This roundup includes the following news briefs:
The CDC's National Center for Health Statistics has released a survey brief(www.cdc.gov) that details findings from the 2009-10 National Health and Nutrition Examination Survey regarding total and HDL cholesterol levels in adults. According to the survey
- an estimated 13.4 percent of adults 20 and older had high total cholesterol in 2009-10, a decrease from the previous year's findings and in line with HHS' Healthy People 2010 goals;
- women 40 and older were the only group that failed to achieve the target of 17 percent or lower with elevated total cholesterol;
- 21.3 percent of adults 20 and older had low HDL cholesterol (less than 40 mg/dL);
- the percentage of adults with low HDL cholesterol was higher for men (31.4 percent) than for women (11.9 percent); and
- about 68 percent of adults (i.e., 66 percent of men and 70 percent of women) had their cholesterol checked within the past five years, failing to meet the Healthy People 2010 goal of 80 percent.
Rep. John Sarbanes, D-Md., has introduced legislation designed to ameliorate the nation's primary care physician workforce shortage.
The legislation, H.R. 5888(www.opencongress.org), known as the Physician Reentry Demonstration Program Act, would create a grant program to establish or expand physician re-entry programs at qualified medical training institutions. These institutions would include medical schools, hospitals and nonprofit organizations, according to a bill summary(sarbanes.house.gov) released by Sarbanes' office.
The institutions would train re-entering physicians by providing a streamlined process for credentialing and obtaining CME. The legislation also would provide funding to assist re-entering physicians with credentialing fees, loan repayment and salaries. In exchange, physicians would be required to work for at least two years at a community health center, a Veteran's Administration medical center or a school-based health center.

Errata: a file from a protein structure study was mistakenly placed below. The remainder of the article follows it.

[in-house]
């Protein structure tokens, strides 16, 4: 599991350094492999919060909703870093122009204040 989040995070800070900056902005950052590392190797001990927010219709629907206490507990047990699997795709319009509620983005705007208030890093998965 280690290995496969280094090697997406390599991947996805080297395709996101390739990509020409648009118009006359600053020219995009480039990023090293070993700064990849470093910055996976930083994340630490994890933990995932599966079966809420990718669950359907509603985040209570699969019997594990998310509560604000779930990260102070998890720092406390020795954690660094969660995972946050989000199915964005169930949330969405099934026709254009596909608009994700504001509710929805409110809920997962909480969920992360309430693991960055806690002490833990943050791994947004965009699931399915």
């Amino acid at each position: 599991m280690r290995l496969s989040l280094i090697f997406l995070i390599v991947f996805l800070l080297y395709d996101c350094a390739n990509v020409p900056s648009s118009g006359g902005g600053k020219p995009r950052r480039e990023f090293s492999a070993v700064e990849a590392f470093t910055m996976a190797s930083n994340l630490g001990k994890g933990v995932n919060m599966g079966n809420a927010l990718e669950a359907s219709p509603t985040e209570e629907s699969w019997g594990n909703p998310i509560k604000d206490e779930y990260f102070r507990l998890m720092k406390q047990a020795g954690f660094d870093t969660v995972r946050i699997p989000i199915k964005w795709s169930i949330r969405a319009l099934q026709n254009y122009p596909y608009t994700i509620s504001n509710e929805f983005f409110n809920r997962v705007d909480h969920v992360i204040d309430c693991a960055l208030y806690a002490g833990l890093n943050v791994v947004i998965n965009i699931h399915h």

The bill is intended to "help alleviate the country's shortage of family physicians, primary care providers and pediatricians," the bill summary states. Physicians most likely to benefit from the program are mid-career physicians who left the workforce to raise a family or care for a family member or retired physicians who now want to re-enter the workforce.
"Both groups of physicians would be able to practice on a full or part-time basis and would be covered under the Federal Tort Claims Act, which provides physicians with medical liability protection," says the bill summary.
The hiring rate in the health care industry continues to outpace the U.S. job growth rate, according to figures(www.bls.gov) released by the U.S. Bureau of Labor Statistics. In May, the health care sector increased by 0.2 percent, adding 32,800 new jobs and bringing the industry's total employment to 1.43 million. The U.S. unemployment rate, by contrast, increased 0.1 percent -- from 8.1 to 8.2 percent -- in May, and only 69,000 jobs were added overall, according to the statistics.
Physician offices, meanwhile, registered a healthy increase in the number of new hires during the past year by adding 84,000 jobs from May 2011 to May 2012, a net gain of 3.6 percent, according to the Bureau of Labor Statistics. In May, physician offices added 9,900 new jobs, an increase of 0.4 percent, which has increased physician office staffing to 2.4 million.
The health care sector overall added 340,100 jobs between May 2011 and May 2012, a growth rate of 2.4 percent, according to the statistics.